Hurt said she was repeatedly told that no one would buy from a wine company owned by a black woman.

“When you’re a woman, you’re a woman of color, I mean, I come in with two strikes,” Hurt said. “And yet we endured because I just follow my mother’s mantra: ‘You’re better than they say you are. “”

Hurt said she held her head high and self-funded by funneling profits back into the business, which she called the “treacle road.”

She partnered with wineries in California, Washington, and Portugal to produce her wines, as she could not afford to have her own vineyard, and aimed to provide customers with a smooth, sweet wine.

Shoe Crazy Wine offers sweet and syrupy wines.

Shoe Crazy Wine offers eight varietals: a traditional Chardonnay, a Cabernet, a red blend, a sweet red, a sweet white, a sparkling peach/mango, a sparkling strawberry and a sparkling brut. The sweet red mix is ​​the top seller, and it’s called Sweet Bella for Hurt’s mother, who died of COVID-19 in April.

Shoe Crazy Wine entered Walmart in June 2018 after Hurt heard the retail giant was taking American brands to add to its stores. She took a 26-hour hike to Walmart headquarters in Bentonville, Arkansas, with Daniel Hurt, her business-minded son, and Edwin Gommers, her chief financial officer, stopping at Walmart stores in the process of road to study their wine racks.

The group then rented a house for a month to prepare for the biggest pitch of their lives. Their goal was to get to know Walmart’s shelves as well as the company’s wine shoppers, and when they finished the 30-minute pitch, their audience had no questions. Shoe Crazy Wine closed the deal which has been a springboard to success ever since.

new frontiers

Shoe Crazy Wine will walk on army-based exchanges, similar to grocery stores, by 2021, a four-and-a-half-year opportunity. Hurt said the military finally responded during the quarantine, and that’s not the only time a military branch took its time responding to him.

Hurt said she had emailed and called the Coast Guard Exchange every week for years, only missing a week due to the flu. They then contacted her, asking why she hadn’t emailed, which sparked a conversation and a deal, which she said was done by the end of 2017. Next year.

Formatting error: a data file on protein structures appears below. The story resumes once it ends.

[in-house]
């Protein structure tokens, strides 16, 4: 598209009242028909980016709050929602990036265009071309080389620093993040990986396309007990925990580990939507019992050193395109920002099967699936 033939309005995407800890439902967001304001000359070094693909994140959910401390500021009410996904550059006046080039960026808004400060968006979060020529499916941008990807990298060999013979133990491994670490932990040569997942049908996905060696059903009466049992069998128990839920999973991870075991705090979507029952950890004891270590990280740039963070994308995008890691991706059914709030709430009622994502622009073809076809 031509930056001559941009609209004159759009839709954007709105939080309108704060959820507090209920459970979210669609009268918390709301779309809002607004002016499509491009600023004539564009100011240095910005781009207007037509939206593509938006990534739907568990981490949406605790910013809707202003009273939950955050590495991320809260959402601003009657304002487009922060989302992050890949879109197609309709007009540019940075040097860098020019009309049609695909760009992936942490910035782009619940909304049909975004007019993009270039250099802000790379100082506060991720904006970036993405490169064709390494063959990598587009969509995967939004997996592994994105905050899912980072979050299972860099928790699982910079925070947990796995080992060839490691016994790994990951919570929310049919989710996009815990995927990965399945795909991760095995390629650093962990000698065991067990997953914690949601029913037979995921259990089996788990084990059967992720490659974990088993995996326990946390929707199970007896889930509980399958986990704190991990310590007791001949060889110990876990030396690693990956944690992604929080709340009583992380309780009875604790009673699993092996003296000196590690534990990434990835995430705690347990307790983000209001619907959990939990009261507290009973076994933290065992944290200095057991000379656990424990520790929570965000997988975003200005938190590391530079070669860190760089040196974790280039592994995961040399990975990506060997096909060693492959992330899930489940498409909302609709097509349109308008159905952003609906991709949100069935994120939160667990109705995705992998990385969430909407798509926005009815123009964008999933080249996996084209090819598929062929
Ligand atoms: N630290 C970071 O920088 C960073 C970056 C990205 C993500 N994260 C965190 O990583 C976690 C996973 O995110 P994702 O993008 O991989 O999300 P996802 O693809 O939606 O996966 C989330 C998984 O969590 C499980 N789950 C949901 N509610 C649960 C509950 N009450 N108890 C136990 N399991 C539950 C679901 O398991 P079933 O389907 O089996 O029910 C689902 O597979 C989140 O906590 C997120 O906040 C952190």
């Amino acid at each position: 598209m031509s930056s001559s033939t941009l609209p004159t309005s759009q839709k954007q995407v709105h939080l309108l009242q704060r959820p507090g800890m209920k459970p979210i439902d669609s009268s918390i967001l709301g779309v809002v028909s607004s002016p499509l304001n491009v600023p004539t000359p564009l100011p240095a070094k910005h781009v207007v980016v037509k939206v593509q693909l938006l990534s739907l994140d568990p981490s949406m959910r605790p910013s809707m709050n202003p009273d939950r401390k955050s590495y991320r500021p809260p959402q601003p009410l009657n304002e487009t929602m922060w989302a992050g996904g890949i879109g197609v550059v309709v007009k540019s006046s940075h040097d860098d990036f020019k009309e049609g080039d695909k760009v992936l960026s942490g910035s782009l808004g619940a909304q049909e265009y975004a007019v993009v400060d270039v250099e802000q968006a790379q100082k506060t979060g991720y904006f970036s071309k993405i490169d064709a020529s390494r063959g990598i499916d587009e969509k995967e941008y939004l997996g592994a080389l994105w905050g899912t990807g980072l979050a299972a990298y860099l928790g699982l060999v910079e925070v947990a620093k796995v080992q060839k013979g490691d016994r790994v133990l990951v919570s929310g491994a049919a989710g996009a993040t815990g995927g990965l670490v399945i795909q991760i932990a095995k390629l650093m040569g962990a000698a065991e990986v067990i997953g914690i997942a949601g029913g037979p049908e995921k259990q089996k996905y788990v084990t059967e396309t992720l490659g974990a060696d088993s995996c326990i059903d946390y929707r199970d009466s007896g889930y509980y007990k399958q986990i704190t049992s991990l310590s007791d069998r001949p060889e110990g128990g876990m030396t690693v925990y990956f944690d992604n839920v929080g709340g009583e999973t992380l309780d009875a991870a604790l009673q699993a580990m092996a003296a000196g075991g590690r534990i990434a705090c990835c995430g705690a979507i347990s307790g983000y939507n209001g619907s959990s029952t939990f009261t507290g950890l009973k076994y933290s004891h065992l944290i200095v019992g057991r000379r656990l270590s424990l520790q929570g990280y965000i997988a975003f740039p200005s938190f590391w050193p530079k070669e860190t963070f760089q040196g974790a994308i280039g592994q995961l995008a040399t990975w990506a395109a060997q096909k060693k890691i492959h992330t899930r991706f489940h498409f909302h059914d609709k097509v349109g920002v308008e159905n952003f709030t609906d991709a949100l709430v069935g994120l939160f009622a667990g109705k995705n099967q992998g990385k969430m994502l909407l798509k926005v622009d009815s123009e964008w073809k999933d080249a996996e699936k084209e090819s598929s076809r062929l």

“I didn’t give up. You just have to keep pushing,” Hurt said. “In this industry, you have to be resilient, you have to be tenacious, you have to be tough. And you have to be there for the long haul.

Hurt said she sees Shoe Crazy Wine becoming a nationally recognized brand and retailer, and if her wine does well at Walmart, Hurt believes the world’s largest retailer will ask her what she’s got. another to offer. She plans to offer sodas, beer and soft drinks, such as a strawberry sangria that she sells online and is awaiting FDA approval before selling it in supermarkets.

Growth through acquisitions is necessary for that vision, and Hurt said she will seek out young companies whose doors have been slammed in their faces. Hurt said she knew which brands she would buy if she had the money, although she said it was at least two to three years.

Hurt said she woke up some nights wondering if her foray into other states was the right move. She expects the business to be profitable in 2021, a year after her original intention, but better late than never.

When that day comes, Hurt says she already knows how she’ll celebrate: with her team, sharing a bottle of sparkling Shoe Crazy Wine.

“It’s going to feel like Christmas and my birthday,” Hurt said.